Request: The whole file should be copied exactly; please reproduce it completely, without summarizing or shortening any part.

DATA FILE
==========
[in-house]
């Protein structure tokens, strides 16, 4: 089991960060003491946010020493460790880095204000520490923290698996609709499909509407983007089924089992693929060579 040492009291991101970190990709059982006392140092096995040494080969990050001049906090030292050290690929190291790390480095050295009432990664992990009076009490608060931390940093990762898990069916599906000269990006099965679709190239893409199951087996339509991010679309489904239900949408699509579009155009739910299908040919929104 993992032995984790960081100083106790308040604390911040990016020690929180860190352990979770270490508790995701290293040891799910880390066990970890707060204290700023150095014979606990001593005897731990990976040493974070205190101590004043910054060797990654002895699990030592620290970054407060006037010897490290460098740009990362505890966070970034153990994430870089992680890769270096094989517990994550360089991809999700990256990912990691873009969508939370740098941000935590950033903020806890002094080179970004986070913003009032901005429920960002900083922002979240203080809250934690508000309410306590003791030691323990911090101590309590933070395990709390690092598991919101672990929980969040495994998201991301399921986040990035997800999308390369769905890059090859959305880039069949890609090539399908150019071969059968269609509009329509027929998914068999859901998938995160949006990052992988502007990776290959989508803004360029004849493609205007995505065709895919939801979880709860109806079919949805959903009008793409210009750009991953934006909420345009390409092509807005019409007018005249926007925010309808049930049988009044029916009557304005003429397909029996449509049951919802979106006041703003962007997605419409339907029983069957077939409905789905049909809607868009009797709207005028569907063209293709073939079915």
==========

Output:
[in-house]
């Protein structure tokens, strides 16, 4: 089991960060003491946010020493460790880095204000520490923290698996609709499909509407983007089924089992693929060579 040492009291991101970190990709059982006392140092096995040494080969990050001049906090030292050290690929190291790390480095050295009432990664992990009076009490608060931390940093990762898990069916599906000269990006099965679709190239893409199951087996339509991010679309489904239900949408699509579009155009739910299908040919929104 993992032995984790960081100083106790308040604390911040990016020690929180860190352990979770270490508790995701290293040891799910880390066990970890707060204290700023150095014979606990001593005897731990990976040493974070205190101590004043910054060797990654002895699990030592620290970054407060006037010897490290460098740009990362505890966070970034153990994430870089992680890769270096094989517990994550360089991809999700990256990912990691873009969508939370740098941000935590950033903020806890002094080179970004986070913003009032901005429920960002900083922002979240203080809250934690508000309410306590003791030691323990911090101590309590933070395990709390690092598991919101672990929980969040495994998201991301399921986040990035997800999308390369769905890059090859959305880039069949890609090539399908150019071969059968269609509009329509027929998914068999859901998938995160949006990052992988502007990776290959989508803004360029004849493609205007995505065709895919939801979880709860109806079919949805959903009008793409210009750009991953934006909420345009390409092509807005019409007018005249926007925010309808049930049988009044029916009557304005003429397909029996449509049951919802979106006041703003962007997605419409339907029983069957077939409905789905049909809607868009009797709207005028569907063209293709073939079915």